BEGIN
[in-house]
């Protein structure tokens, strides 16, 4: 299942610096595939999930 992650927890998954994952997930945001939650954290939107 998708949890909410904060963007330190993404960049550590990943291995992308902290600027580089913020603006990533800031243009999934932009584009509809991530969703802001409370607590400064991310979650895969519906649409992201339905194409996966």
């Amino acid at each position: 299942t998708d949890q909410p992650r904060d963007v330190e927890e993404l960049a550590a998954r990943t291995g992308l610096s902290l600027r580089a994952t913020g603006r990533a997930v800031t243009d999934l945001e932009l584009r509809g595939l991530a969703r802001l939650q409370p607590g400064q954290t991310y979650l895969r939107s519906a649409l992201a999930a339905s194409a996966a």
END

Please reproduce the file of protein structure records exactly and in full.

[in-house]
């Protein structure tokens, strides 16, 4: 299942610096595939999930 992650927890998954994952997930945001939650954290939107 998708949890909410904060963007330190993404960049550590990943291995992308902290600027580089913020603006990533800031243009999934932009584009509809991530969703802001409370607590400064991310979650895969519906649409992201339905194409996966």
């Amino acid at each position: 299942t998708d949890q909410p992650r904060d963007v330190e927890e993404l960049a550590a998954r990943t291995g992308l610096s902290l600027r580089a994952t913020g603006r990533a997930v800031t243009d999934l945001e932009l584009r509809g595939l991530a969703r802001l939650q409370p607590g400064q954290t991310y979650l895969r939107s519906a649409l992201a999930a339905s194409a996966a």